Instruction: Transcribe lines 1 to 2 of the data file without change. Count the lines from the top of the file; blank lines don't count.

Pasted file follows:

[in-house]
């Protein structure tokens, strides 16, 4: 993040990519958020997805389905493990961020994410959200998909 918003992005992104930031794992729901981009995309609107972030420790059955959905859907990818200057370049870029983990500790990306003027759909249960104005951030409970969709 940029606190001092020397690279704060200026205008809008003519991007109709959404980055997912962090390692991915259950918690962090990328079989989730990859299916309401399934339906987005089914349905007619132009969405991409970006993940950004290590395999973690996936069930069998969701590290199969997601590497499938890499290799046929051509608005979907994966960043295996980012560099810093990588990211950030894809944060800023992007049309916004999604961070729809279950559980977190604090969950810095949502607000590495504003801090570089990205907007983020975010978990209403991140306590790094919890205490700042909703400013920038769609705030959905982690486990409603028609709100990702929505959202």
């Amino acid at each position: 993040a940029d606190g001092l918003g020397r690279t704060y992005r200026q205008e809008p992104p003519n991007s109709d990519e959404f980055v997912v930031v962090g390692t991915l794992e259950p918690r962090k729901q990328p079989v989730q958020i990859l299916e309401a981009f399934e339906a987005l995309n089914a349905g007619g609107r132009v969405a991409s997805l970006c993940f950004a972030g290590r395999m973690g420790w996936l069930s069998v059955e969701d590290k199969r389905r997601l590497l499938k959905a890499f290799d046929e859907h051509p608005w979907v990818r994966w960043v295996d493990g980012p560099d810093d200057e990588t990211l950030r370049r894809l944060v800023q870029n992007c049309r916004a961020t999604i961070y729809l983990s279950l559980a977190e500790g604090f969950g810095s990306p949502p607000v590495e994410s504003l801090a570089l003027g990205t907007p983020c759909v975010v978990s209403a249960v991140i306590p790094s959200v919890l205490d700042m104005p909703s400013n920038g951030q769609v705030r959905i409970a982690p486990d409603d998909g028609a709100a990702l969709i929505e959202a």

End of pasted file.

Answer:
[in-house]
């Protein structure tokens, strides 16, 4: 993040990519958020997805389905493990961020994410959200998909 918003992005992104930031794992729901981009995309609107972030420790059955959905859907990818200057370049870029983990500790990306003027759909249960104005951030409970969709 940029606190001092020397690279704060200026205008809008003519991007109709959404980055997912962090390692991915259950918690962090990328079989989730990859299916309401399934339906987005089914349905007619132009969405991409970006993940950004290590395999973690996936069930069998969701590290199969997601590497499938890499290799046929051509608005979907994966960043295996980012560099810093990588990211950030894809944060800023992007049309916004999604961070729809279950559980977190604090969950810095949502607000590495504003801090570089990205907007983020975010978990209403991140306590790094919890205490700042909703400013920038769609705030959905982690486990409603028609709100990702929505959202």